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MTBE in Your Water Supply? Culligan Has Information on the Gasoline Additive and How to Reduce it in Your Drinking Water

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If you live in New Hampshire, the words methyl tertiary-butyl ether may have made it into your general vocabulary lately. News escalated recently around a lawsuit claiming multiple oil companies allegedly contaminated the water supply with the gasoline additive methyl tertiary-butyl ether, or MTBE (1). In a state like New Hampshire where 60 percent of the population relies on private well water, we think it’s important to always be aware of local events that could impact your water supply (2). We’d like to take the chance to help you understand what MTBE is, how it gets into your water, how it affects your drinking water, how to know if you have MTBE in your water and how you can reduce its presence.

What is MTBE?

MTBE is a chemical compound that has been used almost exclusively as a fuel additive since 1979 (3). Because of its ability to raise the oxygen content of gasoline, MTBE is used to help gasoline burn more completely, reducing harmful emissions from motor vehicles (3). Since 1992, higher concentrations of MTBE have been used in some gasoline to fulfill oxygenate requirements set by Congress in the 1990 Clean Air Act Amendments (3). So, MTBE has advantages for the environment, but when the chemical shows up in water supplies through leaks or spills, it can cause these water supplies to be undrinkable.

How MTBE Gets Into Your Water

According to the EPA, MTBE can end up in ground and surface water through underground gasoline storage tanks and pipes leakages or spills. It can also come from emissions into lakes and reservoirs through boats and other personal water crafts (4).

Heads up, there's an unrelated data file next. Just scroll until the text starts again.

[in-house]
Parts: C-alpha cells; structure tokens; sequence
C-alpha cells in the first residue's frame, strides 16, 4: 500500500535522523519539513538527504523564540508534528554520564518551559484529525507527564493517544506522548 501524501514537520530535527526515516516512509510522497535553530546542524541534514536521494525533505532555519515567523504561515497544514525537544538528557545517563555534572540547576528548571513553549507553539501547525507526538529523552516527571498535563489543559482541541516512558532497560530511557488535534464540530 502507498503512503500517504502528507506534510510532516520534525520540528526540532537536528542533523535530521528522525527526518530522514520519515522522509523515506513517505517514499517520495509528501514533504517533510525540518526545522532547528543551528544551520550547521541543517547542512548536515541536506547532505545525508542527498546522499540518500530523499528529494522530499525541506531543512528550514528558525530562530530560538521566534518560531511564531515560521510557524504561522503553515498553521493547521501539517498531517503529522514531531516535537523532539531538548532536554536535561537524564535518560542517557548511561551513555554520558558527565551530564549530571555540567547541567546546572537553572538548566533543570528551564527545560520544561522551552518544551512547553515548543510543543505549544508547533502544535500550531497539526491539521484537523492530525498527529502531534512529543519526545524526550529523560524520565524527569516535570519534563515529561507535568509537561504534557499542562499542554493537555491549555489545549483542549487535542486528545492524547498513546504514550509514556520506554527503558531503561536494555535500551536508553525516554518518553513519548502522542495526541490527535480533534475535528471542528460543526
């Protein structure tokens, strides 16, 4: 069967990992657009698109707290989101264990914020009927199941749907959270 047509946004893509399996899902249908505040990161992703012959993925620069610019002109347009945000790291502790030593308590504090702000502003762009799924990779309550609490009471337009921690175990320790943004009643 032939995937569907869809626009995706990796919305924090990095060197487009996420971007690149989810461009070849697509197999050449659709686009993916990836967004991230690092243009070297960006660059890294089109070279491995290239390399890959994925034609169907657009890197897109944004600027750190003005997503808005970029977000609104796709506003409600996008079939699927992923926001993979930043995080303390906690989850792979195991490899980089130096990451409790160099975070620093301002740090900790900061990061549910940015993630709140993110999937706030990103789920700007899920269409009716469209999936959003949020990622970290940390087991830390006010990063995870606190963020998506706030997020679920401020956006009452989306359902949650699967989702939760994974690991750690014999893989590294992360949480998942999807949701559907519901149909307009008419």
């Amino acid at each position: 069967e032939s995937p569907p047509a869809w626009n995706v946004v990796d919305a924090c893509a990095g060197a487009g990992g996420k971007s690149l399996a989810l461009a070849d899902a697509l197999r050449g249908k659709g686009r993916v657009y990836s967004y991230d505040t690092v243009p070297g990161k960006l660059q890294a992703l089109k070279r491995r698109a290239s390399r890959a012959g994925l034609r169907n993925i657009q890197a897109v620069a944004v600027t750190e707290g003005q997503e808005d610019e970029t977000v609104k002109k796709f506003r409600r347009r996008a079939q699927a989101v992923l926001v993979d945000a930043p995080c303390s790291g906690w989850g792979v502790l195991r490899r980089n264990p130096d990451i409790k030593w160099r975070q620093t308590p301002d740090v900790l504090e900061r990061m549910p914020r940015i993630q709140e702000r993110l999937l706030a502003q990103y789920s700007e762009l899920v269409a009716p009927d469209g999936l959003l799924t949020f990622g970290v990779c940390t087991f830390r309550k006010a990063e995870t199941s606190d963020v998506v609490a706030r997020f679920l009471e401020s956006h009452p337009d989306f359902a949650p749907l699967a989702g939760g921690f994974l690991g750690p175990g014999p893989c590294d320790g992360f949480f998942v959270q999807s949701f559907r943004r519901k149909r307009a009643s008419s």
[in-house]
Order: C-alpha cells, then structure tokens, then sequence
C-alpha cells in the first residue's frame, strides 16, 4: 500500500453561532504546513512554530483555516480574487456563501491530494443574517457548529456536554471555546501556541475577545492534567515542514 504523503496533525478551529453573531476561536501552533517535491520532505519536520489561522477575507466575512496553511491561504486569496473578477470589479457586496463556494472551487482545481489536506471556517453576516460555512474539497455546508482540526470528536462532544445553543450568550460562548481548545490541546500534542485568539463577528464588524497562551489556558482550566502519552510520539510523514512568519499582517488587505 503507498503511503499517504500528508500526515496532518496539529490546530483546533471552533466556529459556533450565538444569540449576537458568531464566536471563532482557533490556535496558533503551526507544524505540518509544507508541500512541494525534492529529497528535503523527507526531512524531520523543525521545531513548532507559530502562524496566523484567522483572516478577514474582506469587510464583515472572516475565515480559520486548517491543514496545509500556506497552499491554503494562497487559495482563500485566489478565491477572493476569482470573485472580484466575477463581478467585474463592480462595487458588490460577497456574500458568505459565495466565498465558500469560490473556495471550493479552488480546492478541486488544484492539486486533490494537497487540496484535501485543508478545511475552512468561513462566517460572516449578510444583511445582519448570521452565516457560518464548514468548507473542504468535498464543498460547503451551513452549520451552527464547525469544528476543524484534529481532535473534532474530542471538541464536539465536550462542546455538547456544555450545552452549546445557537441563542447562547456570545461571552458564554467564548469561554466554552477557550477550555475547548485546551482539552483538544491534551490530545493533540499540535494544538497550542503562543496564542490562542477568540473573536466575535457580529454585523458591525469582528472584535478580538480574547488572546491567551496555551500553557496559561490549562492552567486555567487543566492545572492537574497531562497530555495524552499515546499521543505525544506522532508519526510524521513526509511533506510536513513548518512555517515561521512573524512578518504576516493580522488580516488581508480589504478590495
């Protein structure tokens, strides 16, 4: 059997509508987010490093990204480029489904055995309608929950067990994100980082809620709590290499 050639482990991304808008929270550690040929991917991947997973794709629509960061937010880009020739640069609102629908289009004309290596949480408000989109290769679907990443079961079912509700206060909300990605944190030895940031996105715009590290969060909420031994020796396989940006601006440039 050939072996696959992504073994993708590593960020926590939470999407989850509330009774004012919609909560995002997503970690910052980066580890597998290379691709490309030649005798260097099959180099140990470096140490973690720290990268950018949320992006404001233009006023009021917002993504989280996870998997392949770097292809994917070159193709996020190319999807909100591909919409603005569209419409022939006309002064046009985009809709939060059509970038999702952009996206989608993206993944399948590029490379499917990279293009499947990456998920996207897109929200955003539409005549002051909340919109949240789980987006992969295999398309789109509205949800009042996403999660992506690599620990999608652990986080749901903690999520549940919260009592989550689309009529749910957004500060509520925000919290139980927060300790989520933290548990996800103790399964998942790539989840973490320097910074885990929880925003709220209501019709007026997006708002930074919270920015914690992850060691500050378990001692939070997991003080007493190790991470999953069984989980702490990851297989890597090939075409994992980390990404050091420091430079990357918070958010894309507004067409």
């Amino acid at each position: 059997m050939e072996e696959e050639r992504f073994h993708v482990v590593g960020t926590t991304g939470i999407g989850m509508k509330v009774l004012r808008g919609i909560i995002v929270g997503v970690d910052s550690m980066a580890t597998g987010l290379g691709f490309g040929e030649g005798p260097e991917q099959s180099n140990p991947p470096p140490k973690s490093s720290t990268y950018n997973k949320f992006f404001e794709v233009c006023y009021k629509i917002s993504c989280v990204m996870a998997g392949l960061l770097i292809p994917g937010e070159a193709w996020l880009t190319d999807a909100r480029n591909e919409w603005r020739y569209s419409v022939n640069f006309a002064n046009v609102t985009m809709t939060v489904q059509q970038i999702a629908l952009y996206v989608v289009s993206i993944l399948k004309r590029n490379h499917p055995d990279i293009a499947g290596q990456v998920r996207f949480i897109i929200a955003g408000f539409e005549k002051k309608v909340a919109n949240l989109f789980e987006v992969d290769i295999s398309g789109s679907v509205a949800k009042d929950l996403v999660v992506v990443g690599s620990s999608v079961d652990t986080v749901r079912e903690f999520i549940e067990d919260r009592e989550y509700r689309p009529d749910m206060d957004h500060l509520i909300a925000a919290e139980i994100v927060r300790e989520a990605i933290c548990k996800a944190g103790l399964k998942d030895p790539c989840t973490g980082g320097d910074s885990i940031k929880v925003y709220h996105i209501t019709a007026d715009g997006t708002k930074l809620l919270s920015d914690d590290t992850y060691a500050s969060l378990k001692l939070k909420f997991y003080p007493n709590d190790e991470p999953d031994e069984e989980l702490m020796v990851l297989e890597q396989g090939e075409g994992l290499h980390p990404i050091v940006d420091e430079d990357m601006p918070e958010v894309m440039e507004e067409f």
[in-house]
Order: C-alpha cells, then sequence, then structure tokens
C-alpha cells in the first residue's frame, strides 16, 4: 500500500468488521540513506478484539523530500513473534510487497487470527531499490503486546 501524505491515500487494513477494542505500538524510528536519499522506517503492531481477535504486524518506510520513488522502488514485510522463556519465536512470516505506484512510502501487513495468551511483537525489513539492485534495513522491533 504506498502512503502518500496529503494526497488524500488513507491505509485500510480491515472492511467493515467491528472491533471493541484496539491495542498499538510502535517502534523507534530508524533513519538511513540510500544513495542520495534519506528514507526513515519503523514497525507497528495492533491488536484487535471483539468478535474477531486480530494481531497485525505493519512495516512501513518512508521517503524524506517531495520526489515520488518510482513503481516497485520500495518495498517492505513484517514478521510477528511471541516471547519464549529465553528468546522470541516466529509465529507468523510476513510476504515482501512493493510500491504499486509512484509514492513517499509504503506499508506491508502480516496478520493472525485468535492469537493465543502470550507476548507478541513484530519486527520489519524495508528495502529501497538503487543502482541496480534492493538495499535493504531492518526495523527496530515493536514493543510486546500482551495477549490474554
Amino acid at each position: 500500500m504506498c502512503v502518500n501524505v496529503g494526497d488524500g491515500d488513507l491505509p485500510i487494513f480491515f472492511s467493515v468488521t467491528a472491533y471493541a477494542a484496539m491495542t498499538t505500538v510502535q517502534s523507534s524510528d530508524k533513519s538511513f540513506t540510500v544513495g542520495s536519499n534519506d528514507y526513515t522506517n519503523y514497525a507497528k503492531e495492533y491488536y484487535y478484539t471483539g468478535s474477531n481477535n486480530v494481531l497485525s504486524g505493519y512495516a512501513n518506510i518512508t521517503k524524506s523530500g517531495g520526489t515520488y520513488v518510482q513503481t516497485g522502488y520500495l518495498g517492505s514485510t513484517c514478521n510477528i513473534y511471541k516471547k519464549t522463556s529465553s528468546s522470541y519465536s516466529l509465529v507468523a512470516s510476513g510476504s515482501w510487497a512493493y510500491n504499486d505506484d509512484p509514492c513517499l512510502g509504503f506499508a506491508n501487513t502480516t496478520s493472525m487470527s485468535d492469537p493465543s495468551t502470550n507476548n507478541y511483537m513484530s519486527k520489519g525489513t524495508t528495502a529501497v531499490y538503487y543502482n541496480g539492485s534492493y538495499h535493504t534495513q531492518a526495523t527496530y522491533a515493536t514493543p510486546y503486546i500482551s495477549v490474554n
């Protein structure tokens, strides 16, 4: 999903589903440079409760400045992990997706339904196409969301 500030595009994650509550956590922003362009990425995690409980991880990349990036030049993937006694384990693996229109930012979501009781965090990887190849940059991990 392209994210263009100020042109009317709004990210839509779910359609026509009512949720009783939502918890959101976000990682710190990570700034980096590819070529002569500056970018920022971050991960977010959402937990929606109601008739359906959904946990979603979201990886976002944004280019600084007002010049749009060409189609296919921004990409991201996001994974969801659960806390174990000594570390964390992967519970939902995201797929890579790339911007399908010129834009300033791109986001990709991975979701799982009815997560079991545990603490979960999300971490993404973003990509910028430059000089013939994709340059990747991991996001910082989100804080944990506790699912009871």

How Does MTBE Affect Drinking Water

Small traces of MTBE in your water supply can cause it to be undrinkable because of its unpleasant taste and color (5). According to the EPA, MTBE in drinking water is not likely to cause adverse health effects at concentrations between 20 and 40 ppb or below (5). While the EPA has not set a national standard for MTBE in water, some states have set their own limits (5). If you are curious about your neck of the woods, check to see if your state has set a limit for MTBE in water.

How to Know if You Have MTBE in Your Water

Traces of MTBE in your water can have an offensive odor or taste (5), but the only way to know for sure is to have your water tested. If your water supply comes from a municipal source, you can contact them directly for a water quality report. These water quality reports are also usually available on your water supplier’s website. If you have a private well water supply, and have reason to be concerned about possible MTBE contamination, you can get this tested. Contact your local Culligan Man to get a water test set up today.

How to Reduce MTBE in Your Water Supply

Now that you know a little bit more about MTBE, we can get to the important discussion of how to reduce it if water that has been confirmed to have MTBE contamination. Culligan offers the Culligan Aqua Cleer Drinking Water System with Total Defense Cartridge that is certified for MTBE reduction. This powerful drinking water filtration system will reduce the presence of MTBE in your water and leave you with better tasting drinking water. To find out if this is the right system for you, contact your local Culligan Man and he can assess your water supply and make a recommendation based on your specific needs!

*MTBE and other impurities are not necessarily in your water.

Sources

  1. http://www.bloomberg.com/news/2013-03-06/exxon-mobil-made-no-specific-mtbe-warnings-witness-tells.html
  2. http://www.nytimes.com/2012/12/30/us/2-oil-giants-face-trial-in-new-hampshire-water-pollution-suit.html?_r=0
  3. http://www.epa.gov/mtbe/gas.htm
  4. http://water.epa.gov/drink/contaminants/unregulated/mtbe.cfm
  5. http://www.epa.gov/mtbe/water.htm

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